• A four-week course is offered during January called Jan Term and all students are required to take three while at Austin College. For more information look under the 'Academics' section.
  • Each year, students contribute more than 16,000 community service hours locally and internationally.
  • More than 80 percent of students live on campus.
  • There are over 70 student organizations that offer new opportunities to students
  • Career exploration is offered to students through Career Services.
  • More than 36 percent of the student body represent ethnic and racial minorities.

Housing[edit]

Residence Halls[edit]

Austin College has four residence halls available to all students, although freshmen are required to live here their first year. Dean and Clyce hall are both co-ed dorms. Caruth Hall is all girls and Baker Hall is all boys. All dorms have community bathrooms, laundry facilities, a computer lab, and a community kitchen. The dorms also offer a limited number of single rooms with all remaining rooms made for two people. While living in the dorms, a meal plan is required for students but this does not mean you cannot still cook for yourselves.

The Bryan Apartments[edit]

The Bryan Apartments have two bedrooms, one bathroom, a living room, and full kitchen. The Bryan apartments are also fully furnished but you may still bring your own furniture if desired. The Bryan Apartments are majority one story but have a couple of two story apartments available. The laundry facilities for the Bryan Apartments are only found on the first floor of each complex. These are mainly offered to juniors but some sophomores may be permitted to live here.

The Johnson 'Roo Suites[edit]

Next to the Bryan Apartments are the Johnson ‘Roo Suites. The ‘Roo Suites have four bedrooms, two bathrooms, a living room and a kitchenette, meaning there is no stove for cooking. Although this complex does have a common room where a full kitchen and study room is available to students. Laundry facilities can be found on each floor. The ‘Roo Suites were completed in the fall of 2003 and were the newest housing facilities until the Flats at Brockett Court and the Village on Grand were built in 2011.

The Flats at Brockett Court[edit]

The Flats at Brockett Court all have their own washer/dryer, living room, and kitchen with majority containing four bedrooms and two bathrooms. Although there are two bedrooms and one bathroom flats available. The Flats are also fully furnished. The Flats are primarily offered to juniors.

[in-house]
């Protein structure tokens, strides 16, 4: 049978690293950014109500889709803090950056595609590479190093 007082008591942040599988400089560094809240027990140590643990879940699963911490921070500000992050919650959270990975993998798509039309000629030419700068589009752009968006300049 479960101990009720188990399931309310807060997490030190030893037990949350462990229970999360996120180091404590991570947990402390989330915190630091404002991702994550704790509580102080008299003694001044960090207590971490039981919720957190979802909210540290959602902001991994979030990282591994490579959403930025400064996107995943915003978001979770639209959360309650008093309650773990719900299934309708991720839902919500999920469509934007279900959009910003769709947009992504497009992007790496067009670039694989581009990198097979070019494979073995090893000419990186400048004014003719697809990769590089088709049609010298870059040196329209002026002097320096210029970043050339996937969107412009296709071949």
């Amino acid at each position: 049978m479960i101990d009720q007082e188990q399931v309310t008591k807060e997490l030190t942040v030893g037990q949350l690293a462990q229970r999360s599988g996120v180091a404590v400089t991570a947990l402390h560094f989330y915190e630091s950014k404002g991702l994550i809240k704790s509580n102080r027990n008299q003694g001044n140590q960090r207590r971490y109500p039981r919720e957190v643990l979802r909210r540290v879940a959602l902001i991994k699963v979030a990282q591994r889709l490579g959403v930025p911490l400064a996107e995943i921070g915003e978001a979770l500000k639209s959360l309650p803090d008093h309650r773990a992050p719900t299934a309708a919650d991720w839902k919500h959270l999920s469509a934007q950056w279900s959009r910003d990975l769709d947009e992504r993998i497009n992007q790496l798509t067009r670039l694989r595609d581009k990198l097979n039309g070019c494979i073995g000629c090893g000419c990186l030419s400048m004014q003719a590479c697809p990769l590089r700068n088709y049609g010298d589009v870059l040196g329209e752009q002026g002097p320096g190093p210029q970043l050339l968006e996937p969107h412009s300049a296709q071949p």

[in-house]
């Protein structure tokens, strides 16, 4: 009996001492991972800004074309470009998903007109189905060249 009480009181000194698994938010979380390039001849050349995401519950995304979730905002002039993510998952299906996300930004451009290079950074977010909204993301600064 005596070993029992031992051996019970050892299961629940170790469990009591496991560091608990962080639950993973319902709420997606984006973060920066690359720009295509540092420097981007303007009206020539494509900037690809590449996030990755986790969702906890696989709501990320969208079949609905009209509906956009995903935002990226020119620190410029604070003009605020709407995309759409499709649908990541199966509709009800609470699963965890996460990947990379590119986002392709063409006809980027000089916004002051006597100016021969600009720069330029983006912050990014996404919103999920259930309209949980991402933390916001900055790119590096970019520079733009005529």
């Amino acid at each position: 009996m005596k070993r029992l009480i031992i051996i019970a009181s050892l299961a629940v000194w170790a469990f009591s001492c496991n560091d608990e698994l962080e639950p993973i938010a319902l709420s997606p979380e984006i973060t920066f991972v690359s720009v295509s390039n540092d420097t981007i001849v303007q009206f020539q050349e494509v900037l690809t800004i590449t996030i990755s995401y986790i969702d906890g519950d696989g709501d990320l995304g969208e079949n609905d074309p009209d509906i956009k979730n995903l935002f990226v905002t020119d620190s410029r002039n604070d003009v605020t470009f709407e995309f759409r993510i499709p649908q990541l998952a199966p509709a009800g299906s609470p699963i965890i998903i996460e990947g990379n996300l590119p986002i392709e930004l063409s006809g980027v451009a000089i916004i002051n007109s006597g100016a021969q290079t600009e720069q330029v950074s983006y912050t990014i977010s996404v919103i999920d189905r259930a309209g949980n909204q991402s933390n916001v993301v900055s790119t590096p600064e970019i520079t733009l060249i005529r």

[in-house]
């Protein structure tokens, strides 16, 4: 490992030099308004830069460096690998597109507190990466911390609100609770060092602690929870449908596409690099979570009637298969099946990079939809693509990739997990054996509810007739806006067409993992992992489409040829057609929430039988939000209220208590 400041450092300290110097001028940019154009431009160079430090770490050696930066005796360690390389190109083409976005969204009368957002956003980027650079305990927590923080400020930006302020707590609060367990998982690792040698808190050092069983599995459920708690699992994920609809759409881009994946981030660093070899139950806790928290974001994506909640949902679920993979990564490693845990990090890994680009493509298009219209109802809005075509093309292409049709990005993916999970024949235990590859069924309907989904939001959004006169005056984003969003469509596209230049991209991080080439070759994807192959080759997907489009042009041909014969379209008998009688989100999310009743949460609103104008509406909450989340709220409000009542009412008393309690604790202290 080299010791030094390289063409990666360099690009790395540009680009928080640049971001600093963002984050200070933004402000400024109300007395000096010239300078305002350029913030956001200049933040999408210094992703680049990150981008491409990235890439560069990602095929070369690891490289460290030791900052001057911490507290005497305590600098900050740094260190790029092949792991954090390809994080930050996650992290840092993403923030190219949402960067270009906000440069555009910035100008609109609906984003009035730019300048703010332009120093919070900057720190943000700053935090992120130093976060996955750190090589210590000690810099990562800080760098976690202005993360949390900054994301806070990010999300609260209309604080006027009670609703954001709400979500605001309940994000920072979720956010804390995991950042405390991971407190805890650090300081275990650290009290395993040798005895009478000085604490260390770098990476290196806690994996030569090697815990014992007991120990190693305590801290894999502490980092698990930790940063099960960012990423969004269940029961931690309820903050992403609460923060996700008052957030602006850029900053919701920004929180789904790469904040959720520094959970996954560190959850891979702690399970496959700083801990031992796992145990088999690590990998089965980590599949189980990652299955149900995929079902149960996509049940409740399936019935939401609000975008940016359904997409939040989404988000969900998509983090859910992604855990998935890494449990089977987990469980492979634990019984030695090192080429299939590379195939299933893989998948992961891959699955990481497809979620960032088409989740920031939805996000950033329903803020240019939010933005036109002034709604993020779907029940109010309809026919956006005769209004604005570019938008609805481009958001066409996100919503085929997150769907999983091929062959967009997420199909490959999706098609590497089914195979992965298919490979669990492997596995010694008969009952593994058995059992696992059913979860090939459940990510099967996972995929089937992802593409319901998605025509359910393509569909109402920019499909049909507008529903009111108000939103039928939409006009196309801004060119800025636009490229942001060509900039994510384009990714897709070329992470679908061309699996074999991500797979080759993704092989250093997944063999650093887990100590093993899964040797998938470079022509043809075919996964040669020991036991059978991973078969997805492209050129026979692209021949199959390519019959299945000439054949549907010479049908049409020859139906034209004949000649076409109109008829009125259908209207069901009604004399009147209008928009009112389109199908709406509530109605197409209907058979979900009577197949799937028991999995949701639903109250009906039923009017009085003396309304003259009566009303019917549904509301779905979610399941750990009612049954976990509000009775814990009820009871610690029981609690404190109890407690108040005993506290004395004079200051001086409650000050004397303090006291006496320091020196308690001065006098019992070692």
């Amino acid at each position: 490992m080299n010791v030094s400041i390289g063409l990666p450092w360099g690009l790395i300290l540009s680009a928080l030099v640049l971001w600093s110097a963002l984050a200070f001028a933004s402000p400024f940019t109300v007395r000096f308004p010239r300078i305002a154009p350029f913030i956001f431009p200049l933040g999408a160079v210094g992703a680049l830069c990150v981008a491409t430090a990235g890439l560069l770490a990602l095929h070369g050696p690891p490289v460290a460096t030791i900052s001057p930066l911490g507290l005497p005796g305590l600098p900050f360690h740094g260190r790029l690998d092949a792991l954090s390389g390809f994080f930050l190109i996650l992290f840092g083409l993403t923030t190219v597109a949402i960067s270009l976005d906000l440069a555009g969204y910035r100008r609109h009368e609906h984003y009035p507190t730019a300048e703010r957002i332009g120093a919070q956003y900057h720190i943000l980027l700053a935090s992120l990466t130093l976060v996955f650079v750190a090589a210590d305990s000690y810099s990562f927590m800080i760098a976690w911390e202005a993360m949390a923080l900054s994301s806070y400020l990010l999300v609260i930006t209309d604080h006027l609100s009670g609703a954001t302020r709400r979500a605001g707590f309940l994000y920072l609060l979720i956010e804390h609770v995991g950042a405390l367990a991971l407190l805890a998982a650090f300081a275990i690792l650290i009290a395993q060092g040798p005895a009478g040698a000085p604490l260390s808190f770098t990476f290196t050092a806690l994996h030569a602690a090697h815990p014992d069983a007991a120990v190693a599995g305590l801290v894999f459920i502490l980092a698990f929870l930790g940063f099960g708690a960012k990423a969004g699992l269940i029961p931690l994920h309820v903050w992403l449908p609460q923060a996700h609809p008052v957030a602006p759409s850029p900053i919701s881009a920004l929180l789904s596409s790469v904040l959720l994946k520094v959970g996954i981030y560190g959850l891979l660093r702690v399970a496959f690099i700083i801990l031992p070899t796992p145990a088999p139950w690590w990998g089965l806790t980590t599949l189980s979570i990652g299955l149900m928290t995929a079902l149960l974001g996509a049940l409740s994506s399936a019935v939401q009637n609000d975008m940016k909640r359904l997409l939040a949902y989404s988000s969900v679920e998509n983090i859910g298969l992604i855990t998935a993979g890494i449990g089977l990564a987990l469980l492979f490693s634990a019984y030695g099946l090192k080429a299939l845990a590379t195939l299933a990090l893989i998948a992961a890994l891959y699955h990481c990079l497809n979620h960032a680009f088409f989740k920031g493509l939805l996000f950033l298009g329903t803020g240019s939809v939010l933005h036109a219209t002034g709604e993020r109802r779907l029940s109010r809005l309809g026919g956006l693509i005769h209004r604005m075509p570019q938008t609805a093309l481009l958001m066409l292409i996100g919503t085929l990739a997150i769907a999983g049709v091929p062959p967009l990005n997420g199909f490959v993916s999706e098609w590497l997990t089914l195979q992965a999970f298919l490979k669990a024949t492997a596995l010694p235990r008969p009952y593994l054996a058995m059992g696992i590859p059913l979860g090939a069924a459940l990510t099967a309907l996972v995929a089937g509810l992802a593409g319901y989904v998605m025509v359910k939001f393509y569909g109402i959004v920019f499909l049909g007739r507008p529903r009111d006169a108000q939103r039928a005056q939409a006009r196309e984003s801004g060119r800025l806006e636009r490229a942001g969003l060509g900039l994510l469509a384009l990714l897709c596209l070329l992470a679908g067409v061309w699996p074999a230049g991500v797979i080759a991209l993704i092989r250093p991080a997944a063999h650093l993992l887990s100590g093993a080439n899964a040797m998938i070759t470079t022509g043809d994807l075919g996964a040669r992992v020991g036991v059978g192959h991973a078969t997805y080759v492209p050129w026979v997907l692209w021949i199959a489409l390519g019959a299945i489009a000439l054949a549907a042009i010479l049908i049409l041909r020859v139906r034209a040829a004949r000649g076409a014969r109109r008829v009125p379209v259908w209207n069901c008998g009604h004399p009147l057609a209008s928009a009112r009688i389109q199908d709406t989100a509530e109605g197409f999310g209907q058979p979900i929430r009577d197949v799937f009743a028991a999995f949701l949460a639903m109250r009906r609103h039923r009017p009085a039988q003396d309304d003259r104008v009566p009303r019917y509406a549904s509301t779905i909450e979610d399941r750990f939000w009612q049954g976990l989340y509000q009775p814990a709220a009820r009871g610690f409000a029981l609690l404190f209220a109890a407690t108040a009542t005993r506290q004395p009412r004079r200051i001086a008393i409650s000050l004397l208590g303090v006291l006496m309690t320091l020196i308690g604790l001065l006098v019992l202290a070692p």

The Village on Grand[edit]

The Village on Grand, also known as the Cottages, is two story with two bedrooms on each floor, all with their own bathrooms, with a full kitchen including a pantry, their own washer/dryer, and living room downstairs. The Cottages are reserved for seniors first and whatever is not filled Juniors may apply for.

The Jordan Language House[edit]

The Jordan Language House is also available to students who speak certain languages, for information on this look under the header ‘Academics’ and use the link below.

For more information please visit this website: http://www.austincollege.edu/campus-life/residence-life/

Dining Services[edit]

The Dining Hall is located in the Wright Campus Center where breakfast, lunch, and dinner are served although it remains open from 7:00 a.m. to 8:00 p.m. The Dining Hall is also called ‘The Caf’ by the majority of students on campus. The Dining Hall offers a variety of food including a salad bar The Pouch Club, also known as the Pub, offers a different menu but opens at 11:00 a.m. In the Pub, food like hamburgers, sandwiches, and pizza can be ordered. The Hopper Store is a store where snacks, microwavable meals, miscellaneous items, and Starbucks coffee can be purchased. The Hopper Store opens daily at 8:00 a.m. with different hours on the weekends. Of course there are local and chain restaurants in the surrounding area students can get to.

For more information please visit this website: http://www.campusdish.com/en-US/CSSW/AustinCollege

Academics[edit]

Austin College offers about 35 majors and pre-professional programs for study. The college is known for its nationally recognized five-year Master of Arts in Teaching program, its pre-medical, international studies, and pre-law programs, which draw many students to the campus. The college has a music program and supports the Austin College A Cappella Choir along with the Sherman Symphony Orchestra made up of students and local musicians, and assorted smaller musical ensembles. It sponsors the Posey Center of Excellence in Leadership, the Center for Environmental Studies, and the Center for Southwestern and Mexican Studies, three specialized programs that give students numerous research and internship opportunities. The school also has active programs in over 40 academic disciplines. The school's student newspaper, the Austin College Observer, is a bi-weekly publication.

Majors and Minors[edit]

There are multiple options made available to students at Austin College when deciding on a major and minor. The students can also create a specialized major to match their academic interests. Austin College also offers renowned pre-professional preparation for law, medicine, dentistry, the ministry, engineering, and other graduate programs. With the help of their faculty mentor, students can pick their major and minor while still reaching the requirements for professional schools.

For a complete list of majors and minors offered at Austin College please visit this website: http://www.austincollege.edu/academics/majors-and-minors/

For information on the pre-professional options, please follow this link: http://www.austincollege.edu/academics/pre-professional-programs/

Communication/Inquiry[edit]

Communication/Inquiry (C/I) is a seminar course taken by freshmen during the fall of their entry year. The C/I course provides a foundation of skills for communication and critical thinking. The professor becomes a mentor for the students in the class over the next four years of their college experience. C/I serves as the initial course in the undergraduate core curriculum, meant to emphasize the enhancement of core academic skills. Course topics are generally aligned with specialty of the instructors. C/I professors and topics rotate every year.[9]